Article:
Tuesday, January 24, 2012

What Shall We Do With The Daily Papers

Words:  Unknown
Tune:  Traditional (What Shall We Do With The Drunken Sailor)

Down in old Melbourne four harlots do dwell
The four daily papers that we know so well,
The Sun and the Herald, the Argus and Age
Just four little birds in the one gilded cage.

Four workers one cribtime sat down in a bunch;
They were reading their papers and eating their lunch,
When the eldest, a fellow called Militant Mick
Says, "The lies that they print, why they fair make me sick"

"Now the front page is full of the wars, hot and cold,
That are helping the millionaires pile up more gold,
And appeals to us workers to please do our bit"
He turns over the page, as the boys all say "S . . t!"

"The second page holds all the editor's thoughts
On how to smash unions by using the courts,
And how to make money by growing more wool"
He turns over the page as the boys yell out "B . . l!"

"Three, four and five are for killers and drunks,
And the Folies Bergeres in their transparent trunks,
The rapes and divorces, the scandal and shock."
He turns over the page, as the boys shout out "C . . k!"

"Six is the page for the Toorak to-do,
Who's getting married, and who is up who,
And the frantic old antics of the socialite sluts."
He turns over the page and the boys all say "N . . ts!"

"The next fifteen pages for the births and the deaths,
Use Chlorophyll toothpaste to sweeten your breaths,
Buy from Foy and Gibson, Myer or Buck."
He turns over the page as the boys mutter "F . . k!"

"The back page says Jan's a good thing for the Cup,
Or maybe Morse Code, if they smarten him up,
Or they might all dead heat, that's if none of them falls."
He turns over the page and they all shout out "B . . ls!"

"Now listen here, comrades, this press isn't free,
It's bought by the bosses for hard L.S.D
This I must tell you, no matter what comes --
It's sole use for us is for wiping our b . ms!"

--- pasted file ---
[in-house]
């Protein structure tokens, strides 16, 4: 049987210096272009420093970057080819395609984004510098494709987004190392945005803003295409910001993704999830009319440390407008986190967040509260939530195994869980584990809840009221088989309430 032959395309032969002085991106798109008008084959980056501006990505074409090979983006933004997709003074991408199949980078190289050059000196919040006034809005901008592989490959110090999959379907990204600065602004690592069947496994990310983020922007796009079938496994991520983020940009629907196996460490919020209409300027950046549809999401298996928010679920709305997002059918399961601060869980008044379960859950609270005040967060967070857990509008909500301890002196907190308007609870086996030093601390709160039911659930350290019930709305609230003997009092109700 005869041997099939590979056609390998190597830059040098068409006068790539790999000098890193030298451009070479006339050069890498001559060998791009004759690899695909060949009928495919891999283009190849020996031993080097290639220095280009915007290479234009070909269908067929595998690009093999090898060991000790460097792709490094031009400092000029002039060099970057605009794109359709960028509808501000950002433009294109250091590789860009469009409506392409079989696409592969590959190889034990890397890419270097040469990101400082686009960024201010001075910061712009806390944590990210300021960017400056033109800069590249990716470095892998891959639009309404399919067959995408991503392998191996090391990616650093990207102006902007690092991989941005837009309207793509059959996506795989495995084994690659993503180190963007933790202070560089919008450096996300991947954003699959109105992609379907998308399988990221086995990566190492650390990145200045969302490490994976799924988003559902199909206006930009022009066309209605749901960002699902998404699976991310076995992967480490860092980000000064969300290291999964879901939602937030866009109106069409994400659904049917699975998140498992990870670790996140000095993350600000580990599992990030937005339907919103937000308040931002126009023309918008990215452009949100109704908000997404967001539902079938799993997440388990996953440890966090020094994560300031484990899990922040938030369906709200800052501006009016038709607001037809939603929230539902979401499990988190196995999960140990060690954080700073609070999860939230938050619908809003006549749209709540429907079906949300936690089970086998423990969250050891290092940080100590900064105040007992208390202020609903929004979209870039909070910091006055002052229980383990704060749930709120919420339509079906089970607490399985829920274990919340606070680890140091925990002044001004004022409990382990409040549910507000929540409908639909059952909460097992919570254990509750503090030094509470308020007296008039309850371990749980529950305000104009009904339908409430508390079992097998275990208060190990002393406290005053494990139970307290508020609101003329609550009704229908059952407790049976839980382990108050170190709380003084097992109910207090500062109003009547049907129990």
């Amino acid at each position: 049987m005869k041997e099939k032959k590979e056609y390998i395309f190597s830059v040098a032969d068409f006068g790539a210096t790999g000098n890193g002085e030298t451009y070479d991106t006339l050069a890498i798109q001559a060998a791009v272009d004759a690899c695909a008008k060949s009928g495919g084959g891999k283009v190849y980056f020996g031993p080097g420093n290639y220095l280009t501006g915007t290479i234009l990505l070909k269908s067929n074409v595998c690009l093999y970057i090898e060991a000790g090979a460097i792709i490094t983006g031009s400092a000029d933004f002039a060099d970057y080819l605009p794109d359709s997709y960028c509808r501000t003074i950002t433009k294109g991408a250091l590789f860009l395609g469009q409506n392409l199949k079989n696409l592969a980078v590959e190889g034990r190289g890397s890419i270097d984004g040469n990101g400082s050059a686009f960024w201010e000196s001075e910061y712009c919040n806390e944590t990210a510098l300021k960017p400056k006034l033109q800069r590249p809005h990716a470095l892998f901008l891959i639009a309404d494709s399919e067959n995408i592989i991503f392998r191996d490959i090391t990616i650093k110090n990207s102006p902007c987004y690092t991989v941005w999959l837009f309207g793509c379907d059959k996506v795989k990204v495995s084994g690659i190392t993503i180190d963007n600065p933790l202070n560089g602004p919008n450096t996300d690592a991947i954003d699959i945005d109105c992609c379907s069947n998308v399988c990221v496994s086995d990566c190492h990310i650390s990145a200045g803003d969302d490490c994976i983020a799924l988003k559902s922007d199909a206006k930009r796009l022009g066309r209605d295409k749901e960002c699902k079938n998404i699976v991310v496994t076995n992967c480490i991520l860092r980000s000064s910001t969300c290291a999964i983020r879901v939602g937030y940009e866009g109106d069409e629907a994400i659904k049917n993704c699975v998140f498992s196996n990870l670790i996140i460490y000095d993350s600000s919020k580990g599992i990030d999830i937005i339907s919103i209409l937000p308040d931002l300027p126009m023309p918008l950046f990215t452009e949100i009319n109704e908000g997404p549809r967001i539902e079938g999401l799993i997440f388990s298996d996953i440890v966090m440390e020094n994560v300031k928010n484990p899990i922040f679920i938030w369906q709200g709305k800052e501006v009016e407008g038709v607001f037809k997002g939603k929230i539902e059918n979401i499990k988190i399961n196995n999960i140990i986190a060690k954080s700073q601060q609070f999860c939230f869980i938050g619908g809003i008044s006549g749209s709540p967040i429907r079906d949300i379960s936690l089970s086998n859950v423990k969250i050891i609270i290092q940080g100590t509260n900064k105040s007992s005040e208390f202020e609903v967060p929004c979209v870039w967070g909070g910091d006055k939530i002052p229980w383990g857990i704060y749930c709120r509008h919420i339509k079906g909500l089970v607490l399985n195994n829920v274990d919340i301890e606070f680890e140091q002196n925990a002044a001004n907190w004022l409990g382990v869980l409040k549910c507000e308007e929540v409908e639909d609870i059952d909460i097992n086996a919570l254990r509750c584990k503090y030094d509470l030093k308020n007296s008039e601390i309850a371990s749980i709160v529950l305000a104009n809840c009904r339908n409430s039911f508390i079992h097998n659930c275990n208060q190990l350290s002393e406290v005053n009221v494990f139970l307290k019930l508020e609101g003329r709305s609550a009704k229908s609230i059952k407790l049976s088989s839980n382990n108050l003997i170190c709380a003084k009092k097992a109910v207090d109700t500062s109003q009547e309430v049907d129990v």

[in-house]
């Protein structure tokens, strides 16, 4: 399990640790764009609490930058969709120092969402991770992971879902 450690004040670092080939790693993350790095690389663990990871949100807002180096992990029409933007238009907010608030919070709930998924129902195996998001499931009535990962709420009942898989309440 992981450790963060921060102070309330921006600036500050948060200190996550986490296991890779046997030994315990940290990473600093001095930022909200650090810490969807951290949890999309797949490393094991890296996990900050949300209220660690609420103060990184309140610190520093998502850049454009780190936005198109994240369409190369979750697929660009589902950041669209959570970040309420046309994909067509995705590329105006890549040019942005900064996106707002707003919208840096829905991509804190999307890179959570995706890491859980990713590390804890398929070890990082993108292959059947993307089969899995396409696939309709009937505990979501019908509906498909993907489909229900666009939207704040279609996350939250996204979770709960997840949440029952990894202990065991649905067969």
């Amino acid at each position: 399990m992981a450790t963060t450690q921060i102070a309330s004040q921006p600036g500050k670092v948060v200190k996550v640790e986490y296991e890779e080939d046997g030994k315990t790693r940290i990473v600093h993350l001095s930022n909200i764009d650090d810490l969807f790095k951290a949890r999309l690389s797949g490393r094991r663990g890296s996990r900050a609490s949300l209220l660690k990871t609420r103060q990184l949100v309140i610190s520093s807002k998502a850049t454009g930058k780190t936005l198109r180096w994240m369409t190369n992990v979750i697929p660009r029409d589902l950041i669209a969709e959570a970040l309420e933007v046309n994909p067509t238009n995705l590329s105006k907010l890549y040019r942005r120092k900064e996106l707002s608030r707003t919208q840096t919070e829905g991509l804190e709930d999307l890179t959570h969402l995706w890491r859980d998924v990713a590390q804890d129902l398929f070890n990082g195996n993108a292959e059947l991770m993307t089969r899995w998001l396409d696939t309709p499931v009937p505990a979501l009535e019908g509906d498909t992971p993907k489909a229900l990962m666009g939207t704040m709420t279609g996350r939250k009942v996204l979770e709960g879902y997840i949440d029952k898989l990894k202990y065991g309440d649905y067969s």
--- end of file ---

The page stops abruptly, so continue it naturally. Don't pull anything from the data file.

So they folded their papers and cut them up small,
Put a string through the corner, hung them up on the wall,
And in this way found a use for each page
Of the Herald and Argus, the Sun and the Age.

The following Tuesday a letter they read
From the Acting Director of Sewage, who said,
"Dear Sirs, the papers you've flushed down the drain
Are corrupting my t . . ds, so don't do it again."

Now the moral of this is quite easy to see,
If we want a press that really is free,
That will help all us workers get out of the mess
We must pitch in and fight for the working-class press.

I find myself in Melbourne today and had the misfortune to read a copy of the Herald-Sun in a cafe this morning.  Accordingly, I was delighted to find this ditty among the material I have collected in the process of assembling the blog.  I've added the chorus at beginning and end to round it out.

From John Meredith's notes in the National Library of Australia.  The bowdlerised lyrics are as they appear in the original typed notes.

The illustration to this post is the header from the Melbourne Argus on Melbourne Cup Day (Tuesday, November 4, 1952).  Morse Code (who had placed third in 1950 and fallen in 1951) failed to place.  This likely dates this song to that year.  Morse Code had been a clear favourite for some weeks leading up to the Cup.


  1. I just found this..... how wonderfully relevant a lot of this is today!! For anyone not knowing the LSD stands for pounds shillings and pence not the drug :)
    And oh, I remember newspaper being cut in squares and hung in our backyard lav.

  2. Murdochs Sun has not changed one little bit. Tory Tory and more Tory!